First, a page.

Former Cambodia National Rescue Party (CNRP) president Kem Sokha has responded to Sam Rainsy’s allegations about the statement he issued on November 28 wherein he demanded that Rainsy cease and desist using his name and image for political purposes and linking him to activities he did not support.
In response to Sokha’s complaints, Rainsy wrote that they were “the result of intimidation by [Prime Minister] Hun Sen who is extremely afraid of the unity of the Khmer Democrats and who holds Kem Sokha as his hostage”.
Sokha, who still faces a charge of treason in court, took to Facebook once again with a new response on December 1.
“I do what I can do according to what’s possible under the circumstances and of my own free will. I do not take orders from anyone who threatens me and especially not regarding what I previously posted on my official page,” Sokha wrote.
Neither Sokha nor his personal assistant Chan Chen could be reached for comment on December 1.
However, Chen posted about Sokha’s activities in November on social media, saying Sokha brought donations of money and other items for the Kathen festival – the traditional offering of the saffron robe to monks – to pagodas in Takeo, Tbong Khmum and Battambang provinces.
According to Chen, Sokha also donated 10,000 masks to people in rural areas that month.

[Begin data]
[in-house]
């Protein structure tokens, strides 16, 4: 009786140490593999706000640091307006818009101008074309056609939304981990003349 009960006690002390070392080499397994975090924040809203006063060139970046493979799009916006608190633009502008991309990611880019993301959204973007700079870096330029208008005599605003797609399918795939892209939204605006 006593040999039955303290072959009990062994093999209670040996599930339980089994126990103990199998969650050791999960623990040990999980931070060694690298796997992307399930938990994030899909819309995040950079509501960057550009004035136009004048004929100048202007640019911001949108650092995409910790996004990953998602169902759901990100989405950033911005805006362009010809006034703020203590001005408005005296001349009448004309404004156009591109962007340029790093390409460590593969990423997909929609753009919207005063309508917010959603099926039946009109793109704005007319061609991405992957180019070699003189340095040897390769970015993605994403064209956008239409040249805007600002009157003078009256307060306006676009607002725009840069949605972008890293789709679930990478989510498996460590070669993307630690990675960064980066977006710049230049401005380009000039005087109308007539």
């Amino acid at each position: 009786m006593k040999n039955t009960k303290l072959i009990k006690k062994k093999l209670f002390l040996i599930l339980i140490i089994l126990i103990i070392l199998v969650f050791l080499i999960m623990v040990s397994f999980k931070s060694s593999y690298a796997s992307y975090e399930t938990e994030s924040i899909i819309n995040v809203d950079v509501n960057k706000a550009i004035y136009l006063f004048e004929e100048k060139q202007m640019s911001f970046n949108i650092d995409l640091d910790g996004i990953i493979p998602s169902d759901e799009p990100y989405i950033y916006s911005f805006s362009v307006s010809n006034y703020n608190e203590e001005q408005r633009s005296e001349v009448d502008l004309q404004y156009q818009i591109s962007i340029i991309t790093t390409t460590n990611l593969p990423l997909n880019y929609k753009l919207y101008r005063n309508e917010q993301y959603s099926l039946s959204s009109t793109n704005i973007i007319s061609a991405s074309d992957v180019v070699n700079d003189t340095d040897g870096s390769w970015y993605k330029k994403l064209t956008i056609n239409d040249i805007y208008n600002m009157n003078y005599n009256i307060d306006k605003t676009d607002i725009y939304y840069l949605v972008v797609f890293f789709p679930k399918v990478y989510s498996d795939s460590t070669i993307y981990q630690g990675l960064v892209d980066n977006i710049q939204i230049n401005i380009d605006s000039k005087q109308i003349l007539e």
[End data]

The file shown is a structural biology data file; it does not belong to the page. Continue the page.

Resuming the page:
Chen’s post said Sokha also met with the Australian foreign minister Marise Payne as well as EU ambassador to Cambodia Carmen Moreno and US ambassador Patrick Murphy in the past month.
Sokha also posted copies of messages he sent to King Norodom Sihamoni congratulating him on the 69th anniversary of the nation’s independence and, separately, a message of condolences sent upon the death of the King’s half-brother Prince Norodom Ranariddh.
Em Sovannara, a professor of political science and an analyst, told The Post on December 1 that Rainsy and Sokha had reached a crossroads.
Sovannara said although the CNRP has been dissolved since the end of 2017, its former followers remained a potential base for opposition politicians to draw support from.
He said that although Sokha was the dissolved party’s president, he does not have the same track record as Rainsy and has limited ability to mobilise supporters. Some people close to Sokha have actually left to form new parties of their own now as well, he added.
According to Sovannara, the political loyalty of most former CNRP supporters is to Rainsy because he was more active and has more grassroots structure than Sokha.
“This acrimonious separation with accusations about who left the party first or who has endured worse attacks on their reputation could have a serious negative impact among the rank and file supporters of the CNRP and result in a loss of trust for both [Rainsy and Sokha],” he said.
Sokha’s daughter Kem Monovitya said her father is entitled to his opinions and it was his right to put a stop to Rainsy exploiting his name and image further.
“The partnership was effectively over when [Rainsy] called on the party and people in Cambodia to abandon [Sokha] while he was imprisoned and [Rainsy] began to lead this deceitful campaign,” she tweeted on November 30.